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Should the Sixers lean into an all-offense starting lineup around Joel Embiid?

Contemplating how Philadelphia can maximize its title chances and best empower its superstar.

Philadelphia 76ers v Milwaukee Bucks Photo by Stacy Revere/Getty Images

After a second straight Bobby Portis jumper punctuated the Milwaukee Bucks’ 11-2 run, which pushed their lead to 53-41, the Philadelphia 76ers were floundering. Late in the second quarter, the game was seemingly slipping out of their grasp.

The offense was clunky, the defense was in disarray, the shots weren’t falling. A chance to score a notable win against the reigning champs was drifting away. Something needed to change, so they called timeout.

Out of the break, in an effort to catalyze a faltering offense, Furkan Korkmaz replaced Matisse Thybulle in the starting unit. Immediately, fireworks commenced. Tyrese Maxey and Joel Embiid spammed pick-and-rolls with Korkmaz and Georges Niang in the corners, and Tobias Harris in the dunker spot. Space was abundant for the team’s top-two bucket-getters.

Across a five-minute stretch, the Sixers registered 28 points and scored on each of their 12 possessions to end the half. A 12-point deficit became an eight-point advantage. By the end of a 123-120 win, Philadelphia was a plus-20 during the 20 minutes that Maxey, Korkmaz, Harris, Niang and Embiid spent together, scoring 64 points on 48 possessions.

As James Harden’s debut nears and the Sixers craft a new identity with the star guard in town, a question arises: what is this team’s optimal starting unit? Presumably, a Maxey-Harden-Thybulle-Harris-Embiid gets the first crack. But on the heels of Thursday’s game and the way the offense was humming playing four shooters around Embiid, it’s worth challenging whether that lineup is the path to a title.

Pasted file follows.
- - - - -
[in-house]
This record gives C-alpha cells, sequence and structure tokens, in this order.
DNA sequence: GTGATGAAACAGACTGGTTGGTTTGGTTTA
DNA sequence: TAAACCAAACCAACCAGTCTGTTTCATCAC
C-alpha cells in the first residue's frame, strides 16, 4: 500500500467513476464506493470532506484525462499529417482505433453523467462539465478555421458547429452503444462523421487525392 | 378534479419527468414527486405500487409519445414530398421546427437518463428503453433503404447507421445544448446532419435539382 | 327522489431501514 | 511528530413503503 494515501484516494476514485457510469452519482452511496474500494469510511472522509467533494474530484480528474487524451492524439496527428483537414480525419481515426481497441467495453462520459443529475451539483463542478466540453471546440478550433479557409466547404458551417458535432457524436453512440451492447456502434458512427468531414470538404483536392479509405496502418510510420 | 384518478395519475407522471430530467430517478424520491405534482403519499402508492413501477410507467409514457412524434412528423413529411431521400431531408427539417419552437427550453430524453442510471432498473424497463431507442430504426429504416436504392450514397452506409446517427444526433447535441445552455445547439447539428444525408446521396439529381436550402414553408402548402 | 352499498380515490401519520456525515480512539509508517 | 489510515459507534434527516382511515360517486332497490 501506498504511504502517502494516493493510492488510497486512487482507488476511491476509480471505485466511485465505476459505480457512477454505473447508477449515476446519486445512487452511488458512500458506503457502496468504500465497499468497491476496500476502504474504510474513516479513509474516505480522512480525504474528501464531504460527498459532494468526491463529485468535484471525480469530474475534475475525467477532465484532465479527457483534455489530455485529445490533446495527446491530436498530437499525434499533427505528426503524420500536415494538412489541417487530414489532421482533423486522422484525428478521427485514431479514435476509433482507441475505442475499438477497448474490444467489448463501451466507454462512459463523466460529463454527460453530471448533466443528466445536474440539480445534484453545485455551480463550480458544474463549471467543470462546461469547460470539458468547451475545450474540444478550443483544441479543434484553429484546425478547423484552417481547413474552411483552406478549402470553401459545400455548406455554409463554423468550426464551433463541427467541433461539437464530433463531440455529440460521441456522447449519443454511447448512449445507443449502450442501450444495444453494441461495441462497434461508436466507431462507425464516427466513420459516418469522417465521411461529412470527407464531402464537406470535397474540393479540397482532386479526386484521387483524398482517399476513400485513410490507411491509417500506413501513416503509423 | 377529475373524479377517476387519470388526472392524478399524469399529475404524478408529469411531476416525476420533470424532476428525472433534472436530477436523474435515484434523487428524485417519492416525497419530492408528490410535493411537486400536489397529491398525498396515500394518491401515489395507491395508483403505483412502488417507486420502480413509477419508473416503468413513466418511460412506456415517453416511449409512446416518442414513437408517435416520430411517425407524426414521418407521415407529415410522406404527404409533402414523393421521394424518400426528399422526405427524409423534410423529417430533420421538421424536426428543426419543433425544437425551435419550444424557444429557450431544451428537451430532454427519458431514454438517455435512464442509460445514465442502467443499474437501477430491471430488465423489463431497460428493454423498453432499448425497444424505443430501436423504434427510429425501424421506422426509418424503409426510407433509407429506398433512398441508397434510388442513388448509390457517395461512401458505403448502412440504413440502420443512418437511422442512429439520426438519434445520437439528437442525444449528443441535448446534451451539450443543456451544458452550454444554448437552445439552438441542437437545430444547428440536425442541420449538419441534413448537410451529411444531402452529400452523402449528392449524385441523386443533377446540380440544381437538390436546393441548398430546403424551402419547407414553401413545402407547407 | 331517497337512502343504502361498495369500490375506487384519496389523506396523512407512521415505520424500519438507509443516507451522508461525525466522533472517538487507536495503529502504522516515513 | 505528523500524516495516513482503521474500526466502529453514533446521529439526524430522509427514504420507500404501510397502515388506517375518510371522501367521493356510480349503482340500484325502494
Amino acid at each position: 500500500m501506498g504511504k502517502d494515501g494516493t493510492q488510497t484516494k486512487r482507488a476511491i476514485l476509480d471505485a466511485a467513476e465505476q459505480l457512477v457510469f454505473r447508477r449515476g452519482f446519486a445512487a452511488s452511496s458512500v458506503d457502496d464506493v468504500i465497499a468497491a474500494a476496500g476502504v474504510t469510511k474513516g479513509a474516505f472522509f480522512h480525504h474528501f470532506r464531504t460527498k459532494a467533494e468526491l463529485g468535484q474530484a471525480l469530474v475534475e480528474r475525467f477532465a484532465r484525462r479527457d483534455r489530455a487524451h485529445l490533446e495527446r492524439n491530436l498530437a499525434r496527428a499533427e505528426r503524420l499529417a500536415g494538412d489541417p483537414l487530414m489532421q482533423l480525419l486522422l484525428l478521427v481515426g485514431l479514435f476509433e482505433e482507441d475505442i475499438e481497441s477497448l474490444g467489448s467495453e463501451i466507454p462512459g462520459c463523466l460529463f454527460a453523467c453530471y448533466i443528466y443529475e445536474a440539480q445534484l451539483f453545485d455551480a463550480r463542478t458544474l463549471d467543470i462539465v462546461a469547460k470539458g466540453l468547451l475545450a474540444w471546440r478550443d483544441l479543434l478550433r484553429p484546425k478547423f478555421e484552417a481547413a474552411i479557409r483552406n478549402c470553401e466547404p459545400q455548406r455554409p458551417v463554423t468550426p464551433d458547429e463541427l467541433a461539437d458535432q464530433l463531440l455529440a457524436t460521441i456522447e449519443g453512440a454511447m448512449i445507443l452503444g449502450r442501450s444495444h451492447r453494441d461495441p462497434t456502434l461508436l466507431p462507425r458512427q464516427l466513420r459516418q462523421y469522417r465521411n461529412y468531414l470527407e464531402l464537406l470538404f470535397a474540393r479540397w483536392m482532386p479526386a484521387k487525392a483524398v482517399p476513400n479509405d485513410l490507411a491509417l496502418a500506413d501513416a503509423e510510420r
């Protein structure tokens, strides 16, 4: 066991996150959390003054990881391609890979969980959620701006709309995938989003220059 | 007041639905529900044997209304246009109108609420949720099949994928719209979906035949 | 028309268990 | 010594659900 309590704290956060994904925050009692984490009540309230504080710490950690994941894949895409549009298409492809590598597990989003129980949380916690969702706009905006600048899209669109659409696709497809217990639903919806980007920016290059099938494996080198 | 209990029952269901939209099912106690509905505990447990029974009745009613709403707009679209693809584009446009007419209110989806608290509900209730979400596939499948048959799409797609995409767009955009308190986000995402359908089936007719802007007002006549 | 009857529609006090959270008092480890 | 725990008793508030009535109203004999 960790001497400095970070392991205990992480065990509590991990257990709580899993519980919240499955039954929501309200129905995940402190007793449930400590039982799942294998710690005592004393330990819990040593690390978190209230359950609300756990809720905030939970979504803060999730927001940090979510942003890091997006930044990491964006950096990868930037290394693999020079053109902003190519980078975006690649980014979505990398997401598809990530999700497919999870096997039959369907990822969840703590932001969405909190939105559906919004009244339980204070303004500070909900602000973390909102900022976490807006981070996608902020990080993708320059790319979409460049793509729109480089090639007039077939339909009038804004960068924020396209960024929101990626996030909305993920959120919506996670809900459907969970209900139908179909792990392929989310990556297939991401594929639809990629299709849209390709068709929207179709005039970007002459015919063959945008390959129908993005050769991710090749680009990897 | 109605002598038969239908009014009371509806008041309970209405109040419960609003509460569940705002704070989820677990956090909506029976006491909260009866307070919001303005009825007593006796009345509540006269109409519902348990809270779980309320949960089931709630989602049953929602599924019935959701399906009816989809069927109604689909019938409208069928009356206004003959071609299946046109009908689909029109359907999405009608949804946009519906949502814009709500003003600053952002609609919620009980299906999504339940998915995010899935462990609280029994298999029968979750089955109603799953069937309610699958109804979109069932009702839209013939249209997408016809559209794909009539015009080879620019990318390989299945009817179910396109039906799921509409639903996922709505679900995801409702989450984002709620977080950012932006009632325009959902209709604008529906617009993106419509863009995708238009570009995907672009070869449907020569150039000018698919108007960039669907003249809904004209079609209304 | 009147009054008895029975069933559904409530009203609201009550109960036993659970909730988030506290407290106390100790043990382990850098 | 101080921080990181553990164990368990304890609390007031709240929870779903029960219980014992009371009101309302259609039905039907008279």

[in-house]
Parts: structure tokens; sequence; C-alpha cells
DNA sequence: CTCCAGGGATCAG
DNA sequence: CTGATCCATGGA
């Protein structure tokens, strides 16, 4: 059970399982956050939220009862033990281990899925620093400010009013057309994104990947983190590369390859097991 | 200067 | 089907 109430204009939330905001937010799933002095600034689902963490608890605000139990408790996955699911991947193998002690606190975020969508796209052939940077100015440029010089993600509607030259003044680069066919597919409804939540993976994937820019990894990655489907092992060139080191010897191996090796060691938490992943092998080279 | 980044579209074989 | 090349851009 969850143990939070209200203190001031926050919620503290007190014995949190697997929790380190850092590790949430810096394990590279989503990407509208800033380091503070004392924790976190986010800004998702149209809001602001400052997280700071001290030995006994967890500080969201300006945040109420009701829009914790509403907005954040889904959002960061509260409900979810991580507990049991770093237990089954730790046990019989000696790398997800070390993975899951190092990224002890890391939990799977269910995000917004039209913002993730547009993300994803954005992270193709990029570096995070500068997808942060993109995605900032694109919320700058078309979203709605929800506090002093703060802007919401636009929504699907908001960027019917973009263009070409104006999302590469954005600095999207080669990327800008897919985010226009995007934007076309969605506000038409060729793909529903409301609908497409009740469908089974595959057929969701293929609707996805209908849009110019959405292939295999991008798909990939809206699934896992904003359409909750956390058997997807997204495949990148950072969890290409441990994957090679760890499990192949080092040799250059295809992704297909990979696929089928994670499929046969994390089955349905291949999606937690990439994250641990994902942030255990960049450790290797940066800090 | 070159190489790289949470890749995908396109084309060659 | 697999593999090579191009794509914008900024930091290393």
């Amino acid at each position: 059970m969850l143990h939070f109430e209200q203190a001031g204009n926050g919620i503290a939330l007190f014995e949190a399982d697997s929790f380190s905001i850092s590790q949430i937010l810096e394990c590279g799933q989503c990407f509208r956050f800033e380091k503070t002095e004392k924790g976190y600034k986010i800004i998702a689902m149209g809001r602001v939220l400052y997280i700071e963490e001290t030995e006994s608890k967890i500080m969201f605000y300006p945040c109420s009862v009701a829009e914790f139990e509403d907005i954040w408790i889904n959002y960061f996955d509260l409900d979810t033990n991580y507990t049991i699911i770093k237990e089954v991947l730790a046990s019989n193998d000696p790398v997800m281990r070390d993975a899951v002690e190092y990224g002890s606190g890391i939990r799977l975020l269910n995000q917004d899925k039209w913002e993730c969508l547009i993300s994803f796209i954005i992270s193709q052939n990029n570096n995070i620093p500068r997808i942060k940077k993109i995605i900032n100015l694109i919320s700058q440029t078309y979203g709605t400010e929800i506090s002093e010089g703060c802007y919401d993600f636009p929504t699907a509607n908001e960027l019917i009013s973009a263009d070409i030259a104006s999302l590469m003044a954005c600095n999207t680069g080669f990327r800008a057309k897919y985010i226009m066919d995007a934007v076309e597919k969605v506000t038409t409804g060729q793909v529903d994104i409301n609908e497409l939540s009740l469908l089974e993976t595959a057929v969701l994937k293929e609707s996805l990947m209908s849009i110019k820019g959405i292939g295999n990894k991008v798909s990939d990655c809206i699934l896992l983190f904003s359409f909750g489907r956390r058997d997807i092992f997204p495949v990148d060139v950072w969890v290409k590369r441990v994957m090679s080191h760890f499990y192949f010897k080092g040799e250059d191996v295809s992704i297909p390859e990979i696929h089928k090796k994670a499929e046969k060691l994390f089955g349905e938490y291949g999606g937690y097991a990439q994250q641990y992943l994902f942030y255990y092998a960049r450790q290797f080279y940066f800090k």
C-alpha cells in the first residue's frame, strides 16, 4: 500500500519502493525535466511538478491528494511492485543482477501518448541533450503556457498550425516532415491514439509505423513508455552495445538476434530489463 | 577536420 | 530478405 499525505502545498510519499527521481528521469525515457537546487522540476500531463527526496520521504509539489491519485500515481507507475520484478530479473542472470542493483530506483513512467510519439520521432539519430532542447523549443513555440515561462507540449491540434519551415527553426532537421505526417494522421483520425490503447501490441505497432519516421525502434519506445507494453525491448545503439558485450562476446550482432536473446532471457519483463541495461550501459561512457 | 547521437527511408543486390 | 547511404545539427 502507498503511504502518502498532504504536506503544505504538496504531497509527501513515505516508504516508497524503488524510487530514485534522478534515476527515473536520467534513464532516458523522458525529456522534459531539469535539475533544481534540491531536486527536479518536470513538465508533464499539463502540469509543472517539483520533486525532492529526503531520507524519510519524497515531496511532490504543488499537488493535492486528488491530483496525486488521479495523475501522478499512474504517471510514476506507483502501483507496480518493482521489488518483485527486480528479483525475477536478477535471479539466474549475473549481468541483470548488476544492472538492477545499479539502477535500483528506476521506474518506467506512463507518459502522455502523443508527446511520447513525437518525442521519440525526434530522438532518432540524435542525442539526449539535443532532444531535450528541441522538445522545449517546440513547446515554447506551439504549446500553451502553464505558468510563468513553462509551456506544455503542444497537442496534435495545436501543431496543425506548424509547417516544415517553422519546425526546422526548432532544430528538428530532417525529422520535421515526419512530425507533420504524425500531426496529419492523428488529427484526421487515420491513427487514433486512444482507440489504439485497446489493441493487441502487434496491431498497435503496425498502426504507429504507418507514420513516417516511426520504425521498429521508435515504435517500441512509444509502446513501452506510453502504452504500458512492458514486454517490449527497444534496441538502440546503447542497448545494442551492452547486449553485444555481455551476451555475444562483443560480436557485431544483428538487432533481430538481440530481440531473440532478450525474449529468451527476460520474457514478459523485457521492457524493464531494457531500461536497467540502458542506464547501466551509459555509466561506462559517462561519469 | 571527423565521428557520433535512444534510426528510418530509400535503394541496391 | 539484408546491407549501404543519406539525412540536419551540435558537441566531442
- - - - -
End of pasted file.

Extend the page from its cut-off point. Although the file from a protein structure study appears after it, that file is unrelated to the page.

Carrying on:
*And yes, Korkmaz, despite this year’s struggles, is still a credible shooter, sitting just below 36 percent from deep for his career.*

In full transparency, the Maxey-Korkmaz-Harris-Niang-Embiid linup shot 21 of 35 from the floor (14 of 22 on twos, 7 of 13 beyond the arc). Those aren’t sustainable marks. But the film reveals the potency of Embiid plus shooters. This wasn’t a case of tough shot-making propping up the offense. Sound process led to sought-after attempts and some variance took hold. A lot of the events feel replicable, and that’s crucial.

According to Cleaning The Glass, in 500 possessions this season, the Maxey-Seth Curry-Thybulle-Harris-Embiid quintet generated a minus-12.4 net rating. That’s not to single out Thybulle, but to acknowledge perhaps his conflicting presence in the starting five extends beyond a one-game sample.

Swap in Danny Green and Philadelphia has a plus-10.8 net rating in 491 possessions. I’m not sure Green is well-equipped to handle starter’s minutes these days, but he’s absolutely someone who should be considered as a closing option.